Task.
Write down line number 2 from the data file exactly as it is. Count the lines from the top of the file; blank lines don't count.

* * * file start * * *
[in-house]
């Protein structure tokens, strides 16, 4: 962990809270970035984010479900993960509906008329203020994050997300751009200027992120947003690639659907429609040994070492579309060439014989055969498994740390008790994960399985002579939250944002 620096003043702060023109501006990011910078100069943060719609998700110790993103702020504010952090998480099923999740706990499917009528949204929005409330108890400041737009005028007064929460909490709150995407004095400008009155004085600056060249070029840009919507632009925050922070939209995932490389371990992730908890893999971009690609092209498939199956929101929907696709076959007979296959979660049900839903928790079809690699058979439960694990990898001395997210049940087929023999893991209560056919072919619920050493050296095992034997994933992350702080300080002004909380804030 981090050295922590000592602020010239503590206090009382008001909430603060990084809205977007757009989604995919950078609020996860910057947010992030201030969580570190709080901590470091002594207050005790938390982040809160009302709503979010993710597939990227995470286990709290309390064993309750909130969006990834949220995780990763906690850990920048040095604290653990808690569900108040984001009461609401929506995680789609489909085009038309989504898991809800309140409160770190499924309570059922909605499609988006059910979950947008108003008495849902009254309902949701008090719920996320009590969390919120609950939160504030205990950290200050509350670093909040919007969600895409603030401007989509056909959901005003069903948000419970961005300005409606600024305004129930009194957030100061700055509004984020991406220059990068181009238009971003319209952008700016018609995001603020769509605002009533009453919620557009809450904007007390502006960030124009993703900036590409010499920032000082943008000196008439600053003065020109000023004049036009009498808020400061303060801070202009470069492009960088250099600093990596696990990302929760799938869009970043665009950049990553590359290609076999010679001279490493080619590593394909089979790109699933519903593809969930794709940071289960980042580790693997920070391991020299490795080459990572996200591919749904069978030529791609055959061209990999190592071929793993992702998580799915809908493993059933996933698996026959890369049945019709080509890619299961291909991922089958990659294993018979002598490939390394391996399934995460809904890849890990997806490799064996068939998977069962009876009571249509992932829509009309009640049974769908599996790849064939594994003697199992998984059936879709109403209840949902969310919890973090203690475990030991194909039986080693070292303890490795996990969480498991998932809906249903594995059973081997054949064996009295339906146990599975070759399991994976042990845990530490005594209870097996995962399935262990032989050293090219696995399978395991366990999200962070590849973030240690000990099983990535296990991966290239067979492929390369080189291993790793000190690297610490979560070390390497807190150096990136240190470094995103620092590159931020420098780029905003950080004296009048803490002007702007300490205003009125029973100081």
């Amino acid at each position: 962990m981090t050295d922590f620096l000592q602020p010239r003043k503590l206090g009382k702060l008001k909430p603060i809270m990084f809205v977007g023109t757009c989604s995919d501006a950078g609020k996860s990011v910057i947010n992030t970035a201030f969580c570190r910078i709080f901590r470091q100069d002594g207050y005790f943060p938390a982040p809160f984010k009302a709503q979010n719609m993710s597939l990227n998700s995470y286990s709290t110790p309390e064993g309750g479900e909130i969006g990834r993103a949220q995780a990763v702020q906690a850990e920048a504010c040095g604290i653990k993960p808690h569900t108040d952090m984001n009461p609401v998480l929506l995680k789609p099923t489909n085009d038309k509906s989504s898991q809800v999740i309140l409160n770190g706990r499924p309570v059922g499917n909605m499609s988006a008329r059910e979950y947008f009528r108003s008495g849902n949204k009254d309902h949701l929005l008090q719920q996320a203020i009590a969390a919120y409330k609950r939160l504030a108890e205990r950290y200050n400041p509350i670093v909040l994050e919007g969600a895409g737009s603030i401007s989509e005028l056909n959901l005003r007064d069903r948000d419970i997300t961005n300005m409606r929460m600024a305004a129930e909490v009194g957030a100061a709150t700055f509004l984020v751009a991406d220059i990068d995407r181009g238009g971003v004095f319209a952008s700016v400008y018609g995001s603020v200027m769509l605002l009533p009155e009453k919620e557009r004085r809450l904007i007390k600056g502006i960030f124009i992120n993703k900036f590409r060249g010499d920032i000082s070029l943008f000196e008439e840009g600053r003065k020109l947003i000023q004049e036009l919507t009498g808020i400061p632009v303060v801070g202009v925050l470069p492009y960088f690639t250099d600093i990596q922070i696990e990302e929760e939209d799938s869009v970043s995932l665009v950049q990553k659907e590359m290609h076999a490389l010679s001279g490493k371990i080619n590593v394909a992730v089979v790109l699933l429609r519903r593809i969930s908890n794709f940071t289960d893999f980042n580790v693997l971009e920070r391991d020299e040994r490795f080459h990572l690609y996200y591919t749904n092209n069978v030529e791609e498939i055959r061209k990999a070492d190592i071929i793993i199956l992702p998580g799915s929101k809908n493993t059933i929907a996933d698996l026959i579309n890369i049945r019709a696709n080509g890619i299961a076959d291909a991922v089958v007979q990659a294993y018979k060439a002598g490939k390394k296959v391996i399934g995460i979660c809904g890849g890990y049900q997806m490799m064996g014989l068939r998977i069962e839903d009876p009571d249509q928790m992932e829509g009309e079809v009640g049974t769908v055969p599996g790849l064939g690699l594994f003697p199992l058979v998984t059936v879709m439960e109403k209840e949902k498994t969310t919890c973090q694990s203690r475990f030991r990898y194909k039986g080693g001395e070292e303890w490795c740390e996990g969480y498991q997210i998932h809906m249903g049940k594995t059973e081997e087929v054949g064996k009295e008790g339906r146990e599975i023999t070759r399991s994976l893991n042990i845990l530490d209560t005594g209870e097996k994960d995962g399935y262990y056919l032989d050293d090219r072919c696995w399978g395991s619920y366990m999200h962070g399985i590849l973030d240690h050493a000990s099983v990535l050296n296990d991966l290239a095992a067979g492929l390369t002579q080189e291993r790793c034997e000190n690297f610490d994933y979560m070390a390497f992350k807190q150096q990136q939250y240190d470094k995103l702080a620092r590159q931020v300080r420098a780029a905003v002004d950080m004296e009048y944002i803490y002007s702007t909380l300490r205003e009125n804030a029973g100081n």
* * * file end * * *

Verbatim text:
């Protein structure tokens, strides 16, 4: 962990809270970035984010479900993960509906008329203020994050997300751009200027992120947003690639659907429609040994070492579309060439014989055969498994740390008790994960399985002579939250944002 620096003043702060023109501006990011910078100069943060719609998700110790993103702020504010952090998480099923999740706990499917009528949204929005409330108890400041737009005028007064929460909490709150995407004095400008009155004085600056060249070029840009919507632009925050922070939209995932490389371990992730908890893999971009690609092209498939199956929101929907696709076959007979296959979660049900839903928790079809690699058979439960694990990898001395997210049940087929023999893991209560056919072919619920050493050296095992034997994933992350702080300080002004909380804030 981090050295922590000592602020010239503590206090009382008001909430603060990084809205977007757009989604995919950078609020996860910057947010992030201030969580570190709080901590470091002594207050005790938390982040809160009302709503979010993710597939990227995470286990709290309390064993309750909130969006990834949220995780990763906690850990920048040095604290653990808690569900108040984001009461609401929506995680789609489909085009038309989504898991809800309140409160770190499924309570059922909605499609988006059910979950947008108003008495849902009254309902949701008090719920996320009590969390919120609950939160504030205990950290200050509350670093909040919007969600895409603030401007989509056909959901005003069903948000419970961005300005409606600024305004129930009194957030100061700055509004984020991406220059990068181009238009971003319209952008700016018609995001603020769509605002009533009453919620557009809450904007007390502006960030124009993703900036590409010499920032000082943008000196008439600053003065020109000023004049036009009498808020400061303060801070202009470069492009960088250099600093990596696990990302929760799938869009970043665009950049990553590359290609076999010679001279490493080619590593394909089979790109699933519903593809969930794709940071289960980042580790693997920070391991020299490795080459990572996200591919749904069978030529791609055959061209990999190592071929793993992702998580799915809908493993059933996933698996026959890369049945019709080509890619299961291909991922089958990659294993018979002598490939390394391996399934995460809904890849890990997806490799064996068939998977069962009876009571249509992932829509009309009640049974769908599996790849064939594994003697199992998984059936879709109403209840949902969310919890973090203690475990030991194909039986080693070292303890490795996990969480498991998932809906249903594995059973081997054949064996009295339906146990599975070759399991994976042990845990530490005594209870097996995962399935262990032989050293090219696995399978395991366990999200962070590849973030240690000990099983990535296990991966290239067979492929390369080189291993790793000190690297610490979560070390390497807190150096990136240190470094995103620092590159931020420098780029905003950080004296009048803490002007702007300490205003009125029973100081």